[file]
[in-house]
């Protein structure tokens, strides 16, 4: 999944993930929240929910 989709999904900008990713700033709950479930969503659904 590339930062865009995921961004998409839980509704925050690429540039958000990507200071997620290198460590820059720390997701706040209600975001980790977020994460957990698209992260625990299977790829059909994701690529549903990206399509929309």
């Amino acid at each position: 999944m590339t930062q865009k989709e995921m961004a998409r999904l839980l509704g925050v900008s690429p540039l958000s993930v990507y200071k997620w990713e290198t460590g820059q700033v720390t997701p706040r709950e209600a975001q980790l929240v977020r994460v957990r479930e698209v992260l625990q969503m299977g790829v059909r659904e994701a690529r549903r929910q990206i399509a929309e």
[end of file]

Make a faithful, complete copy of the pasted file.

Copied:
[in-house]
């Protein structure tokens, strides 16, 4: 999944993930929240929910 989709999904900008990713700033709950479930969503659904 590339930062865009995921961004998409839980509704925050690429540039958000990507200071997620290198460590820059720390997701706040209600975001980790977020994460957990698209992260625990299977790829059909994701690529549903990206399509929309």
């Amino acid at each position: 999944m590339t930062q865009k989709e995921m961004a998409r999904l839980l509704g925050v900008s690429p540039l958000s993930v990507y200071k997620w990713e290198t460590g820059q700033v720390t997701p706040r709950e209600a975001q980790l929240v977020r994460v957990r479930e698209v992260l625990q969503m299977g790829v059909r659904e994701a690529r549903r929910q990206i399509a929309e």